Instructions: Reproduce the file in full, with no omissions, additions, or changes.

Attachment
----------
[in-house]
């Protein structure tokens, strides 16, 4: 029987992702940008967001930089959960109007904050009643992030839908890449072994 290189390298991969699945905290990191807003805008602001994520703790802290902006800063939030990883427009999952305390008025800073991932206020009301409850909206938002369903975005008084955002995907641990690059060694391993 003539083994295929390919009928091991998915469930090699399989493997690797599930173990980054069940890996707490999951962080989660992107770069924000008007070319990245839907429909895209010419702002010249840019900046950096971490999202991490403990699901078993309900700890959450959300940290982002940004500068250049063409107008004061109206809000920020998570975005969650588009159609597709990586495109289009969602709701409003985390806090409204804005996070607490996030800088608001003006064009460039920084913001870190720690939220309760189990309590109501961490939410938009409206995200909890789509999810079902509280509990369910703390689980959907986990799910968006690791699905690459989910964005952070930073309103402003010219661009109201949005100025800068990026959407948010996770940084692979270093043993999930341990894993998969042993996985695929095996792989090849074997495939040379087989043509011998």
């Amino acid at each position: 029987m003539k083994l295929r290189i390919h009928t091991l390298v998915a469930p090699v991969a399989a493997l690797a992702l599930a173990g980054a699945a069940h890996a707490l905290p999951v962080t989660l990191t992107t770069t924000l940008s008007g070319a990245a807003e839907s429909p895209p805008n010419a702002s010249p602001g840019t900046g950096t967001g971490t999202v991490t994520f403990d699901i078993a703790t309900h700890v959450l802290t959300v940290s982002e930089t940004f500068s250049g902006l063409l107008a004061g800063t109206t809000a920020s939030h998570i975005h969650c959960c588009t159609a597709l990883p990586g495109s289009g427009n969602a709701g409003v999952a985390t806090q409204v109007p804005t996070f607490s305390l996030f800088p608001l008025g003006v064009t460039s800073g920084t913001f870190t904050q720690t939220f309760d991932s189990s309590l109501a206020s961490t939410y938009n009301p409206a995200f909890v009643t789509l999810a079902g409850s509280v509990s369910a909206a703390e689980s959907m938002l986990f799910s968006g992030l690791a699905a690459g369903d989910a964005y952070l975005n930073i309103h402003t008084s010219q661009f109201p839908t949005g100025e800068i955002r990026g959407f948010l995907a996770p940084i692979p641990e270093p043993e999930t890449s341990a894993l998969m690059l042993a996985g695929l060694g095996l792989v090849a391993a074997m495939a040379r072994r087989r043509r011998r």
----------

[in-house]
């Protein structure tokens, strides 16, 4: 029987992702940008967001930089959960109007904050009643992030839908890449072994 290189390298991969699945905290990191807003805008602001994520703790802290902006800063939030990883427009999952305390008025800073991932206020009301409850909206938002369903975005008084955002995907641990690059060694391993 003539083994295929390919009928091991998915469930090699399989493997690797599930173990980054069940890996707490999951962080989660992107770069924000008007070319990245839907429909895209010419702002010249840019900046950096971490999202991490403990699901078993309900700890959450959300940290982002940004500068250049063409107008004061109206809000920020998570975005969650588009159609597709990586495109289009969602709701409003985390806090409204804005996070607490996030800088608001003006064009460039920084913001870190720690939220309760189990309590109501961490939410938009409206995200909890789509999810079902509280509990369910703390689980959907986990799910968006690791699905690459989910964005952070930073309103402003010219661009109201949005100025800068990026959407948010996770940084692979270093043993999930341990894993998969042993996985695929095996792989090849074997495939040379087989043509011998």
């Amino acid at each position: 029987m003539k083994l295929r290189i390919h009928t091991l390298v998915a469930p090699v991969a399989a493997l690797a992702l599930a173990g980054a699945a069940h890996a707490l905290p999951v962080t989660l990191t992107t770069t924000l940008s008007g070319a990245a807003e839907s429909p895209p805008n010419a702002s010249p602001g840019t900046g950096t967001g971490t999202v991490t994520f403990d699901i078993a703790t309900h700890v959450l802290t959300v940290s982002e930089t940004f500068s250049g902006l063409l107008a004061g800063t109206t809000a920020s939030h998570i975005h969650c959960c588009t159609a597709l990883p990586g495109s289009g427009n969602a709701g409003v999952a985390t806090q409204v109007p804005t996070f607490s305390l996030f800088p608001l008025g003006v064009t460039s800073g920084t913001f870190t904050q720690t939220f309760d991932s189990s309590l109501a206020s961490t939410y938009n009301p409206a995200f909890v009643t789509l999810a079902g409850s509280v509990s369910a909206a703390e689980s959907m938002l986990f799910s968006g992030l690791a699905a690459g369903d989910a964005y952070l975005n930073i309103h402003t008084s010219q661009f109201p839908t949005g100025e800068i955002r990026g959407f948010l995907a996770p940084i692979p641990e270093p043993e999930t890449s341990a894993l998969m690059l042993a996985g695929l060694g095996l792989v090849a391993a074997m495939a040379r072994r087989r043509r011998r």